Friday, August 21, 2009

Sir Ken Robinson: The Importance of Creativity

Sir Ken Robinson was very entertaining and made interesting insights about creativity in the school system. Watching Sir Robinson gives this humorous and insightful view points on how kids have a thirst for things they like or love do. How we as adults try and control what areas of the curriculum kids should focus more of their learning experiences on. I can remember back in preschool and elementary days how they were small areas of designated time for the arts. Just to have the ability to simply create, whether you would be thinking about drawing building, dancing or even how to make school a more interesting and productive place that kids would want to come, would be a huge asset to that child's well being in the future. A few of Sir Ken Robinson's key points include, all kids have tremendous talent, kids will chances and the story of Gillan Lynne.
As Sir Robinson said, all kids have tremendous talent. Which is true and that creativity is of the up most importance in developing a child. I can honestly say that I do not really know what my talent or even purpose is here on earth. For me, its really hard to distinguish between what my capabilities could lead toward having a talent and based upon others as to what talent really is. One reminder that Sir Robinson said that was indeed ringing true, is that kids will take chances and that they are not afraid to be wrong. As kids grow older and experience the punishment of being wrong in the school system, such as kids laughing at you or being reprimand by a authority figure for not get a question correct, seriously plays an effect on that child's function later as an adult. We as adults, even college students have big hesitation to answering a question not right. How are we really to supposed to grasp the lessons in life if we never make mistakes and know that making those mistakes does not mean that I am not smart, talented or even just a good person.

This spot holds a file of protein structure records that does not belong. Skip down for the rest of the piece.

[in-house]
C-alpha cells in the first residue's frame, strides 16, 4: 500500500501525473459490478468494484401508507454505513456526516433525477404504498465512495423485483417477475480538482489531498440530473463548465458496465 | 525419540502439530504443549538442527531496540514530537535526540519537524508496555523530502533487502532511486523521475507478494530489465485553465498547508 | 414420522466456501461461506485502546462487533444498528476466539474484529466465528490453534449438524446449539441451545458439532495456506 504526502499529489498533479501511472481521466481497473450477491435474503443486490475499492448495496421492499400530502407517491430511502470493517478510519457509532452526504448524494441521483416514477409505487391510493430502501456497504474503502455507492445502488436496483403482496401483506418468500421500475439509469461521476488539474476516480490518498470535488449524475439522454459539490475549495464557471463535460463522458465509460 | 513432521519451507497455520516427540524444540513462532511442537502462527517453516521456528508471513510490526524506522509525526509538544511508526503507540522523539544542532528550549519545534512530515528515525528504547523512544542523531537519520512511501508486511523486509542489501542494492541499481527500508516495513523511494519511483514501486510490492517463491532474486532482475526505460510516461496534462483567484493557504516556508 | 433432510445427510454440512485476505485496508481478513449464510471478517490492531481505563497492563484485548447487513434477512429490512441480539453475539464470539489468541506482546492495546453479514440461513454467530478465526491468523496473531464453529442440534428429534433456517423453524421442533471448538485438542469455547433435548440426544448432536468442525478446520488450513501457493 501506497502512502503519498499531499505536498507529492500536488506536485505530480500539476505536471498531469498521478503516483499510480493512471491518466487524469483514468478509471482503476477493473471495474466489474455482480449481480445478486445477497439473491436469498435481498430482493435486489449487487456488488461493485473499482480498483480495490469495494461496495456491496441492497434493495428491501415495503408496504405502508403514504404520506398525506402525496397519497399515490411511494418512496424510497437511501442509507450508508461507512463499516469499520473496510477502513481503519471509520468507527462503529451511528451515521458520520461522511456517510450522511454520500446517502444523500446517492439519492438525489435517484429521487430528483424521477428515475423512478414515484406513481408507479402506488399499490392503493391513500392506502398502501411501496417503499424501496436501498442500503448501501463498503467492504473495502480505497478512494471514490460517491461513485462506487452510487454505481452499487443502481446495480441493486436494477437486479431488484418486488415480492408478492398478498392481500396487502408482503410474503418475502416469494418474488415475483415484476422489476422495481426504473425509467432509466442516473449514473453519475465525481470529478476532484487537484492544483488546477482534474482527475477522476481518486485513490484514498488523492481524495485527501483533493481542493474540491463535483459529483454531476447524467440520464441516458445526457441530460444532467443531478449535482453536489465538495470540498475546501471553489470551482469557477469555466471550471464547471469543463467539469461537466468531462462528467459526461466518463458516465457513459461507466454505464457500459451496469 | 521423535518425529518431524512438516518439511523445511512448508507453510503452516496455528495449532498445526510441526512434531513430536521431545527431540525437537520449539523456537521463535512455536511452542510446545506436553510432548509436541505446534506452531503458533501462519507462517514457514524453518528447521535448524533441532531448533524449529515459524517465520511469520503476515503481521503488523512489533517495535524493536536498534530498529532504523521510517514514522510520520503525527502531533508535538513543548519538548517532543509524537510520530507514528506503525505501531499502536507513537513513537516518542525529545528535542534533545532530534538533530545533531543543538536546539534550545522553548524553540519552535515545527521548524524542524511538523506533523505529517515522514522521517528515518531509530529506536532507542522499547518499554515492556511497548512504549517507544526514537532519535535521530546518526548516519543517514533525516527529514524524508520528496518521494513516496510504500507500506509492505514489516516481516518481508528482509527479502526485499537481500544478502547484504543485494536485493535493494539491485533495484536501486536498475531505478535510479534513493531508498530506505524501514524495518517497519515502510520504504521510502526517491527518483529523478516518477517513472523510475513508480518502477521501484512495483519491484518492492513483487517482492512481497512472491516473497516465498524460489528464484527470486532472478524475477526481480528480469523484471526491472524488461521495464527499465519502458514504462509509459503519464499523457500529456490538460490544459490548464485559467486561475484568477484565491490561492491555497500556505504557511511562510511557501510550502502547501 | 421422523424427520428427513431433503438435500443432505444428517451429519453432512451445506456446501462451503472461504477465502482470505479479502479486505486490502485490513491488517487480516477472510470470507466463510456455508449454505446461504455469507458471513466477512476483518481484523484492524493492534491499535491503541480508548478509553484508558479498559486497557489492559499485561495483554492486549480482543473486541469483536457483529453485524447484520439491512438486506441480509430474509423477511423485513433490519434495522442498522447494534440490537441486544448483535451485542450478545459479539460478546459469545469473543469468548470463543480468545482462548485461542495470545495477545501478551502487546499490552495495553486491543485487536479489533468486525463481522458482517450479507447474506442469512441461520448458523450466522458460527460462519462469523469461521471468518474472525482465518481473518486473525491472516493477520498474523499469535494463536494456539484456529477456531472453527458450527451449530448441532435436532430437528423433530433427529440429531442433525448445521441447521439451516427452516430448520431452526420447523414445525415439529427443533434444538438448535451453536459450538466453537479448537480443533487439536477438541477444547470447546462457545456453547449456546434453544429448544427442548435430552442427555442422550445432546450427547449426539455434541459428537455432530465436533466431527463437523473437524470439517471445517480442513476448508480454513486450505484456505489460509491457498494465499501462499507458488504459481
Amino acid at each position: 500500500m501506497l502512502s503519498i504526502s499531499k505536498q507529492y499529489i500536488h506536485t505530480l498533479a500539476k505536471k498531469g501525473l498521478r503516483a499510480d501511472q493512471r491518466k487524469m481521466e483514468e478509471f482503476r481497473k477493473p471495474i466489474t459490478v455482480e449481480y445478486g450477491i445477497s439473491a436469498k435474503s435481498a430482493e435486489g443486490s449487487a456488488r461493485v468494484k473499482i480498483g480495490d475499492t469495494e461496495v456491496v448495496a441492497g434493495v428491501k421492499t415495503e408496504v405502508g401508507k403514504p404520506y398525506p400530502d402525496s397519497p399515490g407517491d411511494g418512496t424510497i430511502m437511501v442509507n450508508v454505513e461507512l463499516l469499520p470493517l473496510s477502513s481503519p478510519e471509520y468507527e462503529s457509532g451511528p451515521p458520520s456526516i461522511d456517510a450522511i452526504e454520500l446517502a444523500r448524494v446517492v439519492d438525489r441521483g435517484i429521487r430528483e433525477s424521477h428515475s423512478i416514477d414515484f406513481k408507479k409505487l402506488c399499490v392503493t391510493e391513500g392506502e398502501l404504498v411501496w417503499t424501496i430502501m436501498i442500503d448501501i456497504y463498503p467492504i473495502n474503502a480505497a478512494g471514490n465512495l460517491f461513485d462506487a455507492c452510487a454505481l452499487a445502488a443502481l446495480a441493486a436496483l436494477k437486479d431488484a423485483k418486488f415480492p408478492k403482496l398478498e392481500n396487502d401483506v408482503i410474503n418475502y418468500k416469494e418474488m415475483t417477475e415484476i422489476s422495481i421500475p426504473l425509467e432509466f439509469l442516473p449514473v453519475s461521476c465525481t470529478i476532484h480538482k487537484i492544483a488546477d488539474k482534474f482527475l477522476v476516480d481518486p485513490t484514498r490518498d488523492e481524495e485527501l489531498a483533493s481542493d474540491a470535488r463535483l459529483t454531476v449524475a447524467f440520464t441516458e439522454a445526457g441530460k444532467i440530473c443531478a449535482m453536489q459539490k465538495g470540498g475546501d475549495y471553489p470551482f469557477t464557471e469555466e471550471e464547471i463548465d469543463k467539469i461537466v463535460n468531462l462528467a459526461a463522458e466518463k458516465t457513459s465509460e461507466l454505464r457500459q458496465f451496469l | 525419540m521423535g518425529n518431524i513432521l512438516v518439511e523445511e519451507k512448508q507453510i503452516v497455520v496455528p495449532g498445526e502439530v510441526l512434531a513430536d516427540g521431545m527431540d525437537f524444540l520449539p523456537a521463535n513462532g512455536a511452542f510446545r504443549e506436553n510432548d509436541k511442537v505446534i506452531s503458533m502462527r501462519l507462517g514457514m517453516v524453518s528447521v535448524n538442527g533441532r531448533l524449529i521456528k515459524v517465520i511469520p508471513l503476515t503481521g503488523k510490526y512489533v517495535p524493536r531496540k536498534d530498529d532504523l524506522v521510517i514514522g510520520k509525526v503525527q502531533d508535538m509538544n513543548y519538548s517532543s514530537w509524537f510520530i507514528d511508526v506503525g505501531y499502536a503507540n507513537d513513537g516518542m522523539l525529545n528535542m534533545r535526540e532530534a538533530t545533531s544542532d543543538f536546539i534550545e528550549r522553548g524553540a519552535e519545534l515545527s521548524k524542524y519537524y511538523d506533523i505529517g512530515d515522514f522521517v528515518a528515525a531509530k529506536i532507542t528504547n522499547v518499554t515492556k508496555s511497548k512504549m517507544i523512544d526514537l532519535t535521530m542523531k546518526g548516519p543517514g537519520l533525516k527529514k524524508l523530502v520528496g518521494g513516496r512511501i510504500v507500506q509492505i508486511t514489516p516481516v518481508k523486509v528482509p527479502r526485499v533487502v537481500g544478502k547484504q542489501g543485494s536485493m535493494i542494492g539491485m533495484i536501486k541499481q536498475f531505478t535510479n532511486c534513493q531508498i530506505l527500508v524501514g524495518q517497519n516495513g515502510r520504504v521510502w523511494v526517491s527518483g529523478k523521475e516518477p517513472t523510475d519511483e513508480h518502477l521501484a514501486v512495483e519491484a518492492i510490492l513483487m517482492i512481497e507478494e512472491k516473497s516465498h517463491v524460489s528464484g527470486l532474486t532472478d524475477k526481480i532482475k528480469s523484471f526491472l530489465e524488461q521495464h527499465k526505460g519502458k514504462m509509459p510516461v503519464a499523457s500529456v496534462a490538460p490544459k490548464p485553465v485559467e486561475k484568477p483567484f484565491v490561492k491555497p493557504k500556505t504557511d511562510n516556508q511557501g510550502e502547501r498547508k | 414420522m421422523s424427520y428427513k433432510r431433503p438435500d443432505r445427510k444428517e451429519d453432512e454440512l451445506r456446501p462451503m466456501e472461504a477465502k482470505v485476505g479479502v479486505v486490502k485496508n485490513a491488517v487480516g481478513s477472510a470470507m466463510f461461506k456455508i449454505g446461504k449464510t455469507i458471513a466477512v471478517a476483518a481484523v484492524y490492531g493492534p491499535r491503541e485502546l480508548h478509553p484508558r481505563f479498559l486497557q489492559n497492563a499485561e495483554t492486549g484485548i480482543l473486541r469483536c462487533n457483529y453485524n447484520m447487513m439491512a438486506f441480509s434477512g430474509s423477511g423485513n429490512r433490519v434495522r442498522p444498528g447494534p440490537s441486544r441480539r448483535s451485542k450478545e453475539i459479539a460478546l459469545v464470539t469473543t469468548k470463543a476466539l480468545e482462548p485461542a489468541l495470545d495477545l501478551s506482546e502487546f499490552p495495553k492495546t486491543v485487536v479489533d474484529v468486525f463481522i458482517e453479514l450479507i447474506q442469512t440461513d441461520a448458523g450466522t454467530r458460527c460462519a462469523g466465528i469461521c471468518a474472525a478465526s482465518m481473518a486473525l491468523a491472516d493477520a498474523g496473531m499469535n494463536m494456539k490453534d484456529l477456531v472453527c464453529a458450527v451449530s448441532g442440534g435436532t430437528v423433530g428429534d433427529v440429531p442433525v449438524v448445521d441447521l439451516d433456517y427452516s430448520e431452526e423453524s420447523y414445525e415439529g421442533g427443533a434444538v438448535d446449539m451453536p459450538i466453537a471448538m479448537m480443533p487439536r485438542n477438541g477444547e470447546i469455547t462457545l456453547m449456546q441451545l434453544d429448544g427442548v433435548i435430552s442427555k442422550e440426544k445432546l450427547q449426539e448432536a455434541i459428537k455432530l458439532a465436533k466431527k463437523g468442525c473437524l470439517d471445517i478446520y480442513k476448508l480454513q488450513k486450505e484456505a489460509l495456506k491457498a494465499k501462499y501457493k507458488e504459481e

The story of Gillan Lynne is very moving in the aspect of how we as a society want to fix everything and in her case, just because she was not excelling in math and science areas, could not pay attention for long and was fidgeting a lot in school meant in the eyes of her school that she must have a learning disability or in today we call it ADD. After being taken to a doctor, it turns out that "she moved to music"(Sir Robinson). That music helped her to think and there simply was not anything wrong with Gillan Lynne except she liked to dance.
Future educators of tomorrow should definitely look more at whether or not we are truly trying to develop a childs' creativity and talent for the better or just developing a child to be able to get job/career one day?

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